Insurance companies come to the market with a variety of plans having different objectives to take care of varied financial needs of the policyholders. Therefore, investment objectives, strategies and composition of funds differ from the basic objectives of life insurance plans. Accordingly, investment of life insurance companies has been classified by Insurance Regulatory Development Authority of India (IRDA) as investment of Life Funds, Pension and General Annuity Funds, Group excluding Group Pension and Annuity Fund and Unit Linked Fund.

Source: Compiled from Annual Reports of IRDA, 2003-2011.

Life fund has been invested in Central Govt. Securities other than the approved securities investment subject to exposure norms, and other than approved investments (OTAI). It can be observed from the above table that in 2003, Rs. 229648.52 crore was invested in life fund which increased to Rs. 841075.00 crore in 2011. Investment in life funds by LIC is much more as compared to private sector and is increasing rapidly as well but percentage share of LIC in total investment in life funds is decreasing continuously. This indicates the rapid growth of private sector life insurance companies.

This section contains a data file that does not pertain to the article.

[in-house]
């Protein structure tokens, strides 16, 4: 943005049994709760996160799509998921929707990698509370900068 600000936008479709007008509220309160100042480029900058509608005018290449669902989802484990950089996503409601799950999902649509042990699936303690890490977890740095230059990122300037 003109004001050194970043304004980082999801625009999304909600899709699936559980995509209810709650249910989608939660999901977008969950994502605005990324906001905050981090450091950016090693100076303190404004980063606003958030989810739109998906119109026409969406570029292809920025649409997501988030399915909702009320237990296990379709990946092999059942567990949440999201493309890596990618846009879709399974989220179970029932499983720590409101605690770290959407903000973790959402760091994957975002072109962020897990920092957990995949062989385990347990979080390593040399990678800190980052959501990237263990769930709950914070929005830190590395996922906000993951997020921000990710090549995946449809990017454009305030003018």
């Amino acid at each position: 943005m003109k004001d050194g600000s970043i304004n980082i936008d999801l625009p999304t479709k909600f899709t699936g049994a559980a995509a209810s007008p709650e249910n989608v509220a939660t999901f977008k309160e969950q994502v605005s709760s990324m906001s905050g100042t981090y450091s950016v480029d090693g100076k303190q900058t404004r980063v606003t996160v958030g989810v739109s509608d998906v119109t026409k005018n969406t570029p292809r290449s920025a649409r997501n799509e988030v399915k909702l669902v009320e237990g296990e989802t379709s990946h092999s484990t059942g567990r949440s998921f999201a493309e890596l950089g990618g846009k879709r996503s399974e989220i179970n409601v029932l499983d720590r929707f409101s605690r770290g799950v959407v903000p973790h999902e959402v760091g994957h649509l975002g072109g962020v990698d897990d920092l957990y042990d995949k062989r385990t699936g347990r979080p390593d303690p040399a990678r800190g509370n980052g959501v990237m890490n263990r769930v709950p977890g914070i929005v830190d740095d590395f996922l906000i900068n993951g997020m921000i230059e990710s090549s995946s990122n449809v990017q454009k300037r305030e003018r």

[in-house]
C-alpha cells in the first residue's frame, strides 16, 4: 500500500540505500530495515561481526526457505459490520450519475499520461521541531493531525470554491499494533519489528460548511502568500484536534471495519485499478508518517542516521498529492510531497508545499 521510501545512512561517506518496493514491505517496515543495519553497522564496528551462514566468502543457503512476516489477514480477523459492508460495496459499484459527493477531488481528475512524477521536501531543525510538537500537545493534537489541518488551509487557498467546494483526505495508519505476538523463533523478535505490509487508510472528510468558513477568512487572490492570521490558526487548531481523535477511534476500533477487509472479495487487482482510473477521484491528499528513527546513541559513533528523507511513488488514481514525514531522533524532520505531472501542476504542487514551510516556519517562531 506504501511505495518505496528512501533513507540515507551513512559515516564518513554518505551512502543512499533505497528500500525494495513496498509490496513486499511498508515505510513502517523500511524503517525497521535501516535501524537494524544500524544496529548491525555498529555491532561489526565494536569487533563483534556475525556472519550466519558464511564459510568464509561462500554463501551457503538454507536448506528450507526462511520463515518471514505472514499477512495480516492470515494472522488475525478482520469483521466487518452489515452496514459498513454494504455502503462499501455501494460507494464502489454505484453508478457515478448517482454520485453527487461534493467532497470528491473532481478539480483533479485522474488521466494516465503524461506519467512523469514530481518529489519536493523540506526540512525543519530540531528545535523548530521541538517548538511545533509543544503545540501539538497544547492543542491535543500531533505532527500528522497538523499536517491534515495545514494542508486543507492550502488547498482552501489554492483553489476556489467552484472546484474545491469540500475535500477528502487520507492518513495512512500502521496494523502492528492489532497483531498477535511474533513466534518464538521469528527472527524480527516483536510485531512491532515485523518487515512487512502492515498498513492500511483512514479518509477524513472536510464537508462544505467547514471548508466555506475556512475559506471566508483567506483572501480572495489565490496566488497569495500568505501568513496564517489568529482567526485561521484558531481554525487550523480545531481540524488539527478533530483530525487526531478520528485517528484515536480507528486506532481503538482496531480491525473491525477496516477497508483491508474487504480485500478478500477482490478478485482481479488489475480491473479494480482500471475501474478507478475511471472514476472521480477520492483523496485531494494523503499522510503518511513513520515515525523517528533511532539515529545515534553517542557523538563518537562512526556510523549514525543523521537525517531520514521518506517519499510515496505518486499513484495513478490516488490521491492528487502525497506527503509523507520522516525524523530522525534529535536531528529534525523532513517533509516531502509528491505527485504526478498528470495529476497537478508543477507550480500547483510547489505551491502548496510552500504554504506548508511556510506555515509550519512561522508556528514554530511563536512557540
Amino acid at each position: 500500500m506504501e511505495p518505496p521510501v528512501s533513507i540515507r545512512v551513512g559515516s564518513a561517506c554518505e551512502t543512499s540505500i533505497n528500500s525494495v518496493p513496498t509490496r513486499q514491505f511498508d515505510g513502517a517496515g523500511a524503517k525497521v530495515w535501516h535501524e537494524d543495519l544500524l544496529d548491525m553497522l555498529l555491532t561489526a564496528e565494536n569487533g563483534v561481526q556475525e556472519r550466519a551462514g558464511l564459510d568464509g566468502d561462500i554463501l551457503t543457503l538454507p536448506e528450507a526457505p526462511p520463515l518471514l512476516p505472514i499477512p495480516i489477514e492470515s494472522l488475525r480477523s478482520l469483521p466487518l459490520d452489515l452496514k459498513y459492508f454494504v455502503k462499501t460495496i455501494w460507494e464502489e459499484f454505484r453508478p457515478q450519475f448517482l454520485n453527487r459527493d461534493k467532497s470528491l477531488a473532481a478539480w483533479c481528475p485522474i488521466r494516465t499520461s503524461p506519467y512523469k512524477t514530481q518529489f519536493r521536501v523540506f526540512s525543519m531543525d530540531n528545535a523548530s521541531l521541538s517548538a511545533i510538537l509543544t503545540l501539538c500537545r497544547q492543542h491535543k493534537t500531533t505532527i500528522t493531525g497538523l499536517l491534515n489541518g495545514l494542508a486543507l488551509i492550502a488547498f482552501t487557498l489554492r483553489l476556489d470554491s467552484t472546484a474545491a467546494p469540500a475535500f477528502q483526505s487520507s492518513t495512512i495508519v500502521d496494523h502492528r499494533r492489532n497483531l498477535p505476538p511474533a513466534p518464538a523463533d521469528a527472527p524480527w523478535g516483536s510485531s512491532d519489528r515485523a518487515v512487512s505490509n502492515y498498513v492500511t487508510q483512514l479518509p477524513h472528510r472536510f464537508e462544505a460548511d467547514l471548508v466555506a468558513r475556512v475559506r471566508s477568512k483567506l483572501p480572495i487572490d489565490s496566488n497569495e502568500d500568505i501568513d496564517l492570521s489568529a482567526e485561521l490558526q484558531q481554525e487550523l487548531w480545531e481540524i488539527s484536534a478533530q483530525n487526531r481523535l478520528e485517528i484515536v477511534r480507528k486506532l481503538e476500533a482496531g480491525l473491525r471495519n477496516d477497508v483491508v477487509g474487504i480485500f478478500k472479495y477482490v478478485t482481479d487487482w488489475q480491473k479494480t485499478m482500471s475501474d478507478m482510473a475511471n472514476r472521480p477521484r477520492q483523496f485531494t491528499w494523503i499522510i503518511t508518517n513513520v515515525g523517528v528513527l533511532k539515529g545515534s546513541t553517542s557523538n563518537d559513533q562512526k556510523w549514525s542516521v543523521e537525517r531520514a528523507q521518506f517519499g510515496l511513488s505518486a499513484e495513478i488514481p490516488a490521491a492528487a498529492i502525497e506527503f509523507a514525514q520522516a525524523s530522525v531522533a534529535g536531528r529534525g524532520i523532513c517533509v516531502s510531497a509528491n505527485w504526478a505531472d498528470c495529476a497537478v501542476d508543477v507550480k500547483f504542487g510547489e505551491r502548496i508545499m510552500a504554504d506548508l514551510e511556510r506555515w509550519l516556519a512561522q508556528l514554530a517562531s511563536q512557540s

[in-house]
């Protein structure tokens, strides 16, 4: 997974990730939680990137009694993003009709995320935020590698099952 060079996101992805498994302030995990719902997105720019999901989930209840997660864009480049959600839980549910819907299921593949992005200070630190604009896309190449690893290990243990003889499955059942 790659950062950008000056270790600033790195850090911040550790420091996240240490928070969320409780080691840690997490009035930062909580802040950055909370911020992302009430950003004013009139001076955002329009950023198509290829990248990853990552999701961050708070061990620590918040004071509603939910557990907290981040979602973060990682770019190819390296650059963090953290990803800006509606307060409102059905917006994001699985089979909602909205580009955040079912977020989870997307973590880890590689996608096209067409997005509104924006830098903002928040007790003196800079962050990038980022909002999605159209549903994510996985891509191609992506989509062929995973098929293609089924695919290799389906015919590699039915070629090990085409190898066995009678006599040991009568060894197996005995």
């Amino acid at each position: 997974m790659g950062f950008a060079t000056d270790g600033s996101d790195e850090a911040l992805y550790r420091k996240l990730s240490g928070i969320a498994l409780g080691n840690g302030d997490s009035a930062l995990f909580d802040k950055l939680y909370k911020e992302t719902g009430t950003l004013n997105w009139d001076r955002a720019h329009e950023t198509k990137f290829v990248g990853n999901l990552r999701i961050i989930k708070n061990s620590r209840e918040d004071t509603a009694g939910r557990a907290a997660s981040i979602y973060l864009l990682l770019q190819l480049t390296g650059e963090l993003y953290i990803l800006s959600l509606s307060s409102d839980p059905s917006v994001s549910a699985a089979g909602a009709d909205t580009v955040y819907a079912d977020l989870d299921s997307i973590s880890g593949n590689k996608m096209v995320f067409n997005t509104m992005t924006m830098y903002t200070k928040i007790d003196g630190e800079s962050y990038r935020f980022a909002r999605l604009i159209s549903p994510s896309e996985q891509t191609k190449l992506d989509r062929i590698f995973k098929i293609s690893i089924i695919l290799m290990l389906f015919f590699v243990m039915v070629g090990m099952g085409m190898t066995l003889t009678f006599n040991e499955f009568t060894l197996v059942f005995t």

Source: Compiled from annual reports of IRDA, 2003-2011 .
*Since 2008, due to IRDA (investment) (Fourth Amendment), the amount of Pension and General Annuity Group Fund is given.

Investments in Pension and General annuity and Group fund increased to Rs 189928.00 crore in 2011 from Rs 30638.05 crore in 2003. This may be due to increased sales of pension products and mobilization of savings since opening up of life insurance to private companies. Most of the life insurance companies including LIC have launched pension and retirement plans which boasted of pension sales and enhanced investible funds. Further, contribution made by LIC in total investment of Pension and General and Group annuity fund is larger than that of private sector life insurance companies. In total Pension and General annuity and Group fund investment of life insurance industry, major contribution was made by LIC which was 99.53 percent; 99.28 percent; 98.90 percent in years 2003, 2004, 2005 and so on. The reason for this declining percentage in successive years may be the entry of new private sector companies in life insurance industry.

Source: Compiled from annual reports of IRDA,2003-2011.
*Since 2008, due to IRDA (investment) (Fourth Amendment), the amount of Unit linked Fund is given.